• This year’s Memorial Day community ceremony will be 11 a.m., May 27 at Guaje Pines Cemetery. This year’s theme is “Remembering those who have lost their lives for their country and a special remembrance of Vietnam.”
    Memorial Day is a national holiday to thank and honor more than 1,258,000 Americans that have given their lives for their country during wartime and conflicts around the globe defending freedom and way of life. More than 58,000 died in Vietnam and some 1,600 remain Missing in Action in Vietnam. At least 42 million citizens have served in the United States military during times of conflict.
    This year’s speakers include four living heroes and residents of Los Alamos who all served in Vietnam during the height of the conflict. They include Leland Lehman, Nick Mezins, Ed Miller and Dennis Hawley.
    American Legion officials said it would be an honor to have the community turn out for the ceremony at Guaje Pines. Lunch and socializing to remember the fallen will be at the conclusion of the ceremony at the American Legion Post 90, 1325 Trinity Drive.

  • Los Alamos Youth Food Project gives youth opportunities to participate in the food project this summer. Youth can submit entries for a logo and slogan contest, increase their leadership skills in Garden Leadership, or explore the garden and its environment through iCare About Gardening camp.
    LAYFP is a youth-driven initiative. The project name was created and voted on by youth, the project is grant funded by the State Farm Youth Advisory Board and youth have the opportunity to voice their ideas and visions for LAYFP. LAYFP wants to continue youth input by having youth design a logo and slogan.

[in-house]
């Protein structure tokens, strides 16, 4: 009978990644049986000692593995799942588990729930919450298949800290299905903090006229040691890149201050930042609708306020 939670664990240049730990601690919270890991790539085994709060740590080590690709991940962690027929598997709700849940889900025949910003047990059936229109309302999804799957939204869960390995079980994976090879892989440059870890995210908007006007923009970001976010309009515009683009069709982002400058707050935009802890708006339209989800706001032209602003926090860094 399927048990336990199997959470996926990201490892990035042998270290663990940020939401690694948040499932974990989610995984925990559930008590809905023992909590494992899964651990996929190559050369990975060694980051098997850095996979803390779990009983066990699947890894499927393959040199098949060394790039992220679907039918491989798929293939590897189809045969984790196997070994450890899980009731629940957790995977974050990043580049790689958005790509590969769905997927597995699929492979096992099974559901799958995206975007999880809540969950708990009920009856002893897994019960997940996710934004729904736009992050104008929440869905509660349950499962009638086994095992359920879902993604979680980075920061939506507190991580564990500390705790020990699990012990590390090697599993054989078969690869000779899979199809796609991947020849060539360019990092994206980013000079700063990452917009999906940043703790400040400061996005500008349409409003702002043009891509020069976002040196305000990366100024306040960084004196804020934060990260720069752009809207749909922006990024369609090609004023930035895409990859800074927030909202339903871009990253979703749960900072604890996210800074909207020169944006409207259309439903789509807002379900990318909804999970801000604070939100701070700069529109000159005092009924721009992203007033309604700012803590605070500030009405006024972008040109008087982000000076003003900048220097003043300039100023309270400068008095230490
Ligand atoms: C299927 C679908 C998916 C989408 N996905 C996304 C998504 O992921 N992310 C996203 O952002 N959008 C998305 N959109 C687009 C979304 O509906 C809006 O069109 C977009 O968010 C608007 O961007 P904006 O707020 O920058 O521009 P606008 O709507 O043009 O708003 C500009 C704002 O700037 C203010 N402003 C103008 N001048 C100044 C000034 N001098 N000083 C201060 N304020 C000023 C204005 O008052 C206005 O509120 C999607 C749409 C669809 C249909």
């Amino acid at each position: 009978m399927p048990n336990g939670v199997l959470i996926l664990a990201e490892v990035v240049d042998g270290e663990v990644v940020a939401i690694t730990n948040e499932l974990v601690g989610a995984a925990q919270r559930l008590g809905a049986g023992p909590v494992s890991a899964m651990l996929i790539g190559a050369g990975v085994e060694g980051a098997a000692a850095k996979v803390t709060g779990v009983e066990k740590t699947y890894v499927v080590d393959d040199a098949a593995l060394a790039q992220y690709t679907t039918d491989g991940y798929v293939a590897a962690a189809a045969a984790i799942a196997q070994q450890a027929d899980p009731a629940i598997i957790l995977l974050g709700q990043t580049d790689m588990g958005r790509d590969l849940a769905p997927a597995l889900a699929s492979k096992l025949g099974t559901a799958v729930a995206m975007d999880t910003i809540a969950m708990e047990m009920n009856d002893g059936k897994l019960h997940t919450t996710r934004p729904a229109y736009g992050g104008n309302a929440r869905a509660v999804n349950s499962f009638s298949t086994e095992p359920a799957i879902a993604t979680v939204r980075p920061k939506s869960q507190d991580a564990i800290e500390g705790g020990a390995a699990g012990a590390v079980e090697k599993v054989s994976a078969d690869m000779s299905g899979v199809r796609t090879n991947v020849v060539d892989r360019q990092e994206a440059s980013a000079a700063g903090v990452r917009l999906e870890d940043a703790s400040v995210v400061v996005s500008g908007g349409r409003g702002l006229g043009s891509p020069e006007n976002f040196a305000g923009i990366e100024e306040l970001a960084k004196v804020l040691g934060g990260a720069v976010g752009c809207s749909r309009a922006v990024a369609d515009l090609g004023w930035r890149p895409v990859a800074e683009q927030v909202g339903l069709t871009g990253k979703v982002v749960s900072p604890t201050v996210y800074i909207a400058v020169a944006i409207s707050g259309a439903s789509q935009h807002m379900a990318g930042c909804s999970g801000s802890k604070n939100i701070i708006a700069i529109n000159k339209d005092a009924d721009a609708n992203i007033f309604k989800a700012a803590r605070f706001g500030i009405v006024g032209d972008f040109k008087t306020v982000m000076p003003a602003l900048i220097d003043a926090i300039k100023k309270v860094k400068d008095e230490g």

The logo and slogan contest is open to youth of all ages. The winner will receive a prize and their logo will be on promotional items such as bags, hats, T-shirts and other items.
    All entries must be submitted by 9 p.m., May 31. Paper entries should be delivered to The Family YMCA’s front desk and electronic entries should be emailed to layouthfoodproject@laymca.org. Email original file and a pdf. All entries should have the contestant’s name, phone number and school on the back of the entry, or in the body of the email.
    The Garden Leadership program (Wednesday afternoons June and July) is designed for youth ages 11 to 17 to build leadership skills through garden-focused projects.

  • When everything seems like it is going to hell in a handbasket, we would say my friend Connie must have been praying for you to have pateince.
    Welcome to May! OK, I’m not sure if this is the same for you, but I must be getting old. It isn’t possible that we have arrived in May again, wasn’t it just last May?
    When things couldn’t seem to get busier, when there couldn’t be more to do, then we have arrived at the final three weeks of the school year.
    My main goal today is to find the kitchen table. You see in some insane notion to get ahead on my filing, I decided to use the kitchen table to assist me to get organized during the task.
    Then life in general happened and alas, the kitchen table has been covered in files for much longer than anticipated, so today is the day!
    My point today is to remind you to inhale deeply and enjoy the final push, or at least to try to do your best.
    I have a great demonstration called, A Day in the Life of a Teen. It takes the audience on a quick trip in what could be an average day for a young person.
    What it ends up teaching you is that you just never know what a typical day holds, but you do hold the key to how you act for your portion of it.